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Winter Blooms for Pollinators

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Hello Gardeners, I’m Amanda McNulty with Clemson Extension and Making It Grow. Clumps of paperwhite narcissus are up in my yard and any day I expect to see a flower stalk.  Although these fragrant bulbs aren’t attractive to European honey bees, other late winter, early bulbs are. Hyacinth and scilla blossoms, especially blue ones, a favorite color for bees, are relatively inexpensive, easy to grow and not only make your garden beautiful but their tubular flowers provide food for pollinators. And crocus blossoms which bring bright cheer when massed under deciduous trees or planted in drifts also give foraging bees nourishment when they venture out from their hives on warmish days.  Many winter flowering bulbs (except for tulips) reliably flower year after year and are super easy to plant – all you need is a trowel. Soon you can order them for delivery next fall and have years of beauty and support bees.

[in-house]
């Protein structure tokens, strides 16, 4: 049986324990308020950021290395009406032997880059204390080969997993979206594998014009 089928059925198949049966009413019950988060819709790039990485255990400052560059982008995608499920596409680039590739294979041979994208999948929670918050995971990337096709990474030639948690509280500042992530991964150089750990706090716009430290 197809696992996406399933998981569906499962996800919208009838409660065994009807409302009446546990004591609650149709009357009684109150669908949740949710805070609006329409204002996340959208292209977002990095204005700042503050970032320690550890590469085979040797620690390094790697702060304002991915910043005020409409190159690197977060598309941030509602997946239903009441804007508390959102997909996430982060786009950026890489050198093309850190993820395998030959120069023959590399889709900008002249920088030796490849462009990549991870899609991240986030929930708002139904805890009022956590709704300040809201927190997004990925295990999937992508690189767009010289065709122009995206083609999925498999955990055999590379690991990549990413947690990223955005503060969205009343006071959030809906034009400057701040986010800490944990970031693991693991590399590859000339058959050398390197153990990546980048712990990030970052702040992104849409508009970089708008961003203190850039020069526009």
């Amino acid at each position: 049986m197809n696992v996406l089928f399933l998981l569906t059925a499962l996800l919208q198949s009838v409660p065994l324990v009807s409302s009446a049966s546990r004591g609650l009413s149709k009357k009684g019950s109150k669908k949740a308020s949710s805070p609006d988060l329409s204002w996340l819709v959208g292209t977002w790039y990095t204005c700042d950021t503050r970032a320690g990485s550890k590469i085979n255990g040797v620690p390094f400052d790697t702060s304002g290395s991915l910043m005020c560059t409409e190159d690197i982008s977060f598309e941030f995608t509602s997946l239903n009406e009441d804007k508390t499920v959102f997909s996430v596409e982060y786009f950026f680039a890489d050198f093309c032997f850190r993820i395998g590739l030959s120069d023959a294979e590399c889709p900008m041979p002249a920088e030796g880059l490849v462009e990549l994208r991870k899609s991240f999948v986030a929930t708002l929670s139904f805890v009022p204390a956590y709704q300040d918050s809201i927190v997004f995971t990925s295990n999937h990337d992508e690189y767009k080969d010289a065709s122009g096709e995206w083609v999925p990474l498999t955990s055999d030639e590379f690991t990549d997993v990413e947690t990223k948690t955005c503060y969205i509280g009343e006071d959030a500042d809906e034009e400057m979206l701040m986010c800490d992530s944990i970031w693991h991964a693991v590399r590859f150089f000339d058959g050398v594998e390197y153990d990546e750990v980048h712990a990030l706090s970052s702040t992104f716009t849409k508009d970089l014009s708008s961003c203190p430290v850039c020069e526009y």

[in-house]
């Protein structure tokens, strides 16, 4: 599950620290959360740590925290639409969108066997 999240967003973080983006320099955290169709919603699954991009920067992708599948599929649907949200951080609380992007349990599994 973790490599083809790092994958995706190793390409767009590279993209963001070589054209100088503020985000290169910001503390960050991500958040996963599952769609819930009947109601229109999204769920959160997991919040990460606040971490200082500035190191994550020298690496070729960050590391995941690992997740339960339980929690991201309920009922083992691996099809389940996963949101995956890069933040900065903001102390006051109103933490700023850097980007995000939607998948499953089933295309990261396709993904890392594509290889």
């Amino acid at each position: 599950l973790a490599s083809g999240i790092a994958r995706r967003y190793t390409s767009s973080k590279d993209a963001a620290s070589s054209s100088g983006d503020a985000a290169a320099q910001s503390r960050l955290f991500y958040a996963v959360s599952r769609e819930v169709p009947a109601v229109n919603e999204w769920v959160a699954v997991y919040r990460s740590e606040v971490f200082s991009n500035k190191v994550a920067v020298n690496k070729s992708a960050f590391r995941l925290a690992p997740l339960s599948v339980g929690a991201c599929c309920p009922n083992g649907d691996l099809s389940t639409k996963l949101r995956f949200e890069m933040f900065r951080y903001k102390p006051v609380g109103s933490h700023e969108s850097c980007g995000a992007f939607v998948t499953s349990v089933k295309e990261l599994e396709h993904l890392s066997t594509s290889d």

Amanda McNulty is a Clemson University Extension Horticulture agent and the host of South Carolina ETV’s Making It Grow! gardening program. She studied horticulture at Clemson University as a non-traditional student. “I’m so fortunate that my early attempts at getting a degree got side tracked as I’m a lot better at getting dirty in the garden than practicing diplomacy!” McNulty also studied at South Carolina State University and earned a graduate degree in teaching there.